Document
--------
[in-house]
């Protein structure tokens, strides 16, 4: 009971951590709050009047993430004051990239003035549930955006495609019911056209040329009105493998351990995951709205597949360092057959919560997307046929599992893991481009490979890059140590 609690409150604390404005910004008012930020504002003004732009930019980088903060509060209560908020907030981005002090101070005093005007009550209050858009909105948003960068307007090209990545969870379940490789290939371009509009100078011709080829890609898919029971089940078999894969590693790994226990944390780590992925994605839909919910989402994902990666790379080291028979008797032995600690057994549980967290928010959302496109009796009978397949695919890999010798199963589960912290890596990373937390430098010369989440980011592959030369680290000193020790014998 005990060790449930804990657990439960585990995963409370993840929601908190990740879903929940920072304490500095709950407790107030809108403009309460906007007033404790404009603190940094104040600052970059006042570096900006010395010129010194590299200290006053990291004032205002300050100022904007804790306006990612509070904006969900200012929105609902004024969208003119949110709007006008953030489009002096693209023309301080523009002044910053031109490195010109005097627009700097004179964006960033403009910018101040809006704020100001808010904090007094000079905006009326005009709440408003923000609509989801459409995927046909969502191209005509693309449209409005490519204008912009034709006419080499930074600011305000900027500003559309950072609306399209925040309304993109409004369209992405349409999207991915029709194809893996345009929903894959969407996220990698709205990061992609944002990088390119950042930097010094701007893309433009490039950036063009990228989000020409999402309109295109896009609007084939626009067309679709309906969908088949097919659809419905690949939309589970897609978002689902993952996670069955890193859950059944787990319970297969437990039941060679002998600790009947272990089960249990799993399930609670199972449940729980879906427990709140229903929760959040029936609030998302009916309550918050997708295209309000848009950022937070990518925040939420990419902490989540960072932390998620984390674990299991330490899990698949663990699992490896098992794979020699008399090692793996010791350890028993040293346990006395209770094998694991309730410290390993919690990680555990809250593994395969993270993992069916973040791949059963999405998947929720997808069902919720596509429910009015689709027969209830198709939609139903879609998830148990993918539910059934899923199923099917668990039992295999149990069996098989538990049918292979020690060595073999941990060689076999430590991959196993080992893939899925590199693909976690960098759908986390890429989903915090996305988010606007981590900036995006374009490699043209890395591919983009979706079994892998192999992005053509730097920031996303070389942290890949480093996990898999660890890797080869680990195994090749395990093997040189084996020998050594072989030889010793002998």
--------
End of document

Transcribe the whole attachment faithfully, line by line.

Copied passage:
[in-house]
């Protein structure tokens, strides 16, 4: 009971951590709050009047993430004051990239003035549930955006495609019911056209040329009105493998351990995951709205597949360092057959919560997307046929599992893991481009490979890059140590 609690409150604390404005910004008012930020504002003004732009930019980088903060509060209560908020907030981005002090101070005093005007009550209050858009909105948003960068307007090209990545969870379940490789290939371009509009100078011709080829890609898919029971089940078999894969590693790994226990944390780590992925994605839909919910989402994902990666790379080291028979008797032995600690057994549980967290928010959302496109009796009978397949695919890999010798199963589960912290890596990373937390430098010369989440980011592959030369680290000193020790014998 005990060790449930804990657990439960585990995963409370993840929601908190990740879903929940920072304490500095709950407790107030809108403009309460906007007033404790404009603190940094104040600052970059006042570096900006010395010129010194590299200290006053990291004032205002300050100022904007804790306006990612509070904006969900200012929105609902004024969208003119949110709007006008953030489009002096693209023309301080523009002044910053031109490195010109005097627009700097004179964006960033403009910018101040809006704020100001808010904090007094000079905006009326005009709440408003923000609509989801459409995927046909969502191209005509693309449209409005490519204008912009034709006419080499930074600011305000900027500003559309950072609306399209925040309304993109409004369209992405349409999207991915029709194809893996345009929903894959969407996220990698709205990061992609944002990088390119950042930097010094701007893309433009490039950036063009990228989000020409999402309109295109896009609007084939626009067309679709309906969908088949097919659809419905690949939309589970897609978002689902993952996670069955890193859950059944787990319970297969437990039941060679002998600790009947272990089960249990799993399930609670199972449940729980879906427990709140229903929760959040029936609030998302009916309550918050997708295209309000848009950022937070990518925040939420990419902490989540960072932390998620984390674990299991330490899990698949663990699992490896098992794979020699008399090692793996010791350890028993040293346990006395209770094998694991309730410290390993919690990680555990809250593994395969993270993992069916973040791949059963999405998947929720997808069902919720596509429910009015689709027969209830198709939609139903879609998830148990993918539910059934899923199923099917668990039992295999149990069996098989538990049918292979020690060595073999941990060689076999430590991959196993080992893939899925590199693909976690960098759908986390890429989903915090996305988010606007981590900036995006374009490699043209890395591919983009979706079994892998192999992005053509730097920031996303070389942290890949480093996990898999660890890797080869680990195994090749395990093997040189084996020998050594072989030889010793002998």